A location from which wireless service is accessible. Although a number of service providers make wireless Internet access legal in such places as airline lounges, Internet cafes, and hotel lobbies, “drive-by hacking” occurs when crackers try to spoof mobile device credentials as they are seated in a parked car or in some building at a “safe” distance from some targeted company.
In a move to curb drive-by hacking, in April 2003, Interlink Networks (a producer of wireless networks access control and security software) and Bluesoft (a producer of wireless security positioning platforms) announced a partnership. Together, they said, they would provide value-added security software for Wi-Fi (IEEE 802.11) networks.
Although Interlink Networks’ software secures access to both private and public wireless LAN networks (based on the standards-based 802.1x security solution that is also compliant with the Wi-Fi Protected Access or WPA specifications), Bluesoft’s system not only locates the mobile device but also has authentication information. This location-based authentication software adds a layer of wireless security by permitting companies to make sure that only authenticated users in a designated building, or on, say, a designated university campus would be allowed access to the network. Also, location-based policy management would be able to allow for differentiated services in different parts of the building or on different parts of the campus. For example, Internet access could be provided in the building’s lobby but denied in the remaining building areas.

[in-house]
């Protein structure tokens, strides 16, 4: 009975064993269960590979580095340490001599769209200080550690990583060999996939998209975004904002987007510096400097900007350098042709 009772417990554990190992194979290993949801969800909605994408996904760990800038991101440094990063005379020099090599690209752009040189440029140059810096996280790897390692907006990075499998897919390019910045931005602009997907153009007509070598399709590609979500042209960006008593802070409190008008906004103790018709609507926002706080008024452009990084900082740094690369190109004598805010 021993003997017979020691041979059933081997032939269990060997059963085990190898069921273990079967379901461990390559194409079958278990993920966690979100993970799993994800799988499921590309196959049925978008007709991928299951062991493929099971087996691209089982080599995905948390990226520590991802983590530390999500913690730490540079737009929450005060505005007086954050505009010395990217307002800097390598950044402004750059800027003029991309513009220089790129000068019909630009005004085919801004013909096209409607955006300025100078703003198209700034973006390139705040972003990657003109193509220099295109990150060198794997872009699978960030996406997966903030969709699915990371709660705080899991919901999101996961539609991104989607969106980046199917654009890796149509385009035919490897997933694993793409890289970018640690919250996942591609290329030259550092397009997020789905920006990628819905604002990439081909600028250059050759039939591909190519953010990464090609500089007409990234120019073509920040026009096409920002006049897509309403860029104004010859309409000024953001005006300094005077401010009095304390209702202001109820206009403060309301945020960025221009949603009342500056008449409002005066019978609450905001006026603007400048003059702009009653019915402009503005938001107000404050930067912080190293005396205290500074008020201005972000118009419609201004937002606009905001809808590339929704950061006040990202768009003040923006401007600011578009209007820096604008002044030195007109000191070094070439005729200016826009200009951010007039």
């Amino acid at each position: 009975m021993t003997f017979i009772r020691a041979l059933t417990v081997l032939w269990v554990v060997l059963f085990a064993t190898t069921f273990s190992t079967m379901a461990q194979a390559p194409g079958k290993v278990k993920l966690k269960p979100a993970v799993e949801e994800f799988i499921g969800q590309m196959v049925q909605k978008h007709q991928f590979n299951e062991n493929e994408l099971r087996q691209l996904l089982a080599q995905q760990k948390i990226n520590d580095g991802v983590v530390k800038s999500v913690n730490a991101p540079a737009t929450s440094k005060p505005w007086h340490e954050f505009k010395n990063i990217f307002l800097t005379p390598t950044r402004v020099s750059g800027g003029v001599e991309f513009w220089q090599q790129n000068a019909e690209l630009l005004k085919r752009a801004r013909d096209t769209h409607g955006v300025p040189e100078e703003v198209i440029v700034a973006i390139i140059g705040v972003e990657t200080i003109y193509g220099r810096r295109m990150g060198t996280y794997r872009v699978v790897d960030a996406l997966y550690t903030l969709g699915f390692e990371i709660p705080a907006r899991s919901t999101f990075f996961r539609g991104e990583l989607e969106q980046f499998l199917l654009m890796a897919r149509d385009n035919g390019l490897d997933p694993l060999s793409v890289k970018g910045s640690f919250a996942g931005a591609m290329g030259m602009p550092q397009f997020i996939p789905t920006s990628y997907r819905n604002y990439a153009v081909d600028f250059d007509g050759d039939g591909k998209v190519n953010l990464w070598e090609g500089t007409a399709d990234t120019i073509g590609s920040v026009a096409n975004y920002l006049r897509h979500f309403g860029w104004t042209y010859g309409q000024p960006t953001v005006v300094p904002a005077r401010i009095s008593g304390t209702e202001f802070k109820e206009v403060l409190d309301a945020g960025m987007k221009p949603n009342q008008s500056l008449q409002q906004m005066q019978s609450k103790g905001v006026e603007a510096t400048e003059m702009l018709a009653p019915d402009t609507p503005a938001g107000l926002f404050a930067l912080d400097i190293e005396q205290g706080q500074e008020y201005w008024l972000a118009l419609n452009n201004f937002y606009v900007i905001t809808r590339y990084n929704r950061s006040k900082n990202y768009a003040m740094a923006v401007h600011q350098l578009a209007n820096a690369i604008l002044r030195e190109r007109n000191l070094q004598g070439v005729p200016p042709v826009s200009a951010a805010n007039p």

BWE, Inc. Interlink Networks and Bluesoft Partner to Deliver Wi-Fi Location-Based Security Solutions. [Online, 2003.] BWE, Inc. Website. http://www.wifizonenews .com/publications/page358-492296.asp.